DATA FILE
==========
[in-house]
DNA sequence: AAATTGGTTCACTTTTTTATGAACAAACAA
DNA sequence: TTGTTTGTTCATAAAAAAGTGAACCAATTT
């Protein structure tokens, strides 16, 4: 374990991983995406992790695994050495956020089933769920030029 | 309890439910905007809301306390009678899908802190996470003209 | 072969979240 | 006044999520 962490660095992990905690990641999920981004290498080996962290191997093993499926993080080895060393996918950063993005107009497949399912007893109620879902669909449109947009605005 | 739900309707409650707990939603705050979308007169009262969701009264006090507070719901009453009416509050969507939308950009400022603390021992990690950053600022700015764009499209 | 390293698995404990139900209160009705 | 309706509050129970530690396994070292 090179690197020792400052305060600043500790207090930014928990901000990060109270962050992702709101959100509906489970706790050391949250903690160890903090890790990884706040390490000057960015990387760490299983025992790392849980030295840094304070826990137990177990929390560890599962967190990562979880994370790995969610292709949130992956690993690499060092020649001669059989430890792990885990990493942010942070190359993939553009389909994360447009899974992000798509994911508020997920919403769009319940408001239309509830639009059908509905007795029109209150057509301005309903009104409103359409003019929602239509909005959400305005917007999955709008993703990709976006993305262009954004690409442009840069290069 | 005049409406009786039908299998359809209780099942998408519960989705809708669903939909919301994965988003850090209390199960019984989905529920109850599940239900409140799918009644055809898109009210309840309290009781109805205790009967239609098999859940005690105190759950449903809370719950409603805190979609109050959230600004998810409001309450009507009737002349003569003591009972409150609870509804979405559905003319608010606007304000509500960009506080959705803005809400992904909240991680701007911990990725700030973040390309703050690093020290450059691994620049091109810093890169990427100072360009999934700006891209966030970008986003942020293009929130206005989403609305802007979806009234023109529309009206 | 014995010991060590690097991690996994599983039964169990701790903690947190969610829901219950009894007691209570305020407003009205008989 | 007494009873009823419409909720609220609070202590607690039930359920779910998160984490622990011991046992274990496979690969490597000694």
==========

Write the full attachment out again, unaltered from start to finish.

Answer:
[in-house]
DNA sequence: AAATTGGTTCACTTTTTTATGAACAAACAA
DNA sequence: TTGTTTGTTCATAAAAAAGTGAACCAATTT
């Protein structure tokens, strides 16, 4: 374990991983995406992790695994050495956020089933769920030029 | 309890439910905007809301306390009678899908802190996470003209 | 072969979240 | 006044999520 962490660095992990905690990641999920981004290498080996962290191997093993499926993080080895060393996918950063993005107009497949399912007893109620879902669909449109947009605005 | 739900309707409650707990939603705050979308007169009262969701009264006090507070719901009453009416509050969507939308950009400022603390021992990690950053600022700015764009499209 | 390293698995404990139900209160009705 | 309706509050129970530690396994070292 090179690197020792400052305060600043500790207090930014928990901000990060109270962050992702709101959100509906489970706790050391949250903690160890903090890790990884706040390490000057960015990387760490299983025992790392849980030295840094304070826990137990177990929390560890599962967190990562979880994370790995969610292709949130992956690993690499060092020649001669059989430890792990885990990493942010942070190359993939553009389909994360447009899974992000798509994911508020997920919403769009319940408001239309509830639009059908509905007795029109209150057509301005309903009104409103359409003019929602239509909005959400305005917007999955709008993703990709976006993305262009954004690409442009840069290069 | 005049409406009786039908299998359809209780099942998408519960989705809708669903939909919301994965988003850090209390199960019984989905529920109850599940239900409140799918009644055809898109009210309840309290009781109805205790009967239609098999859940005690105190759950449903809370719950409603805190979609109050959230600004998810409001309450009507009737002349003569003591009972409150609870509804979405559905003319608010606007304000509500960009506080959705803005809400992904909240991680701007911990990725700030973040390309703050690093020290450059691994620049091109810093890169990427100072360009999934700006891209966030970008986003942020293009929130206005989403609305802007979806009234023109529309009206 | 014995010991060590690097991690996994599983039964169990701790903690947190969610829901219950009894007691209570305020407003009205008989 | 007494009873009823419409909720609220609070202590607690039930359920779910998160984490622990011991046992274990496979690969490597000694």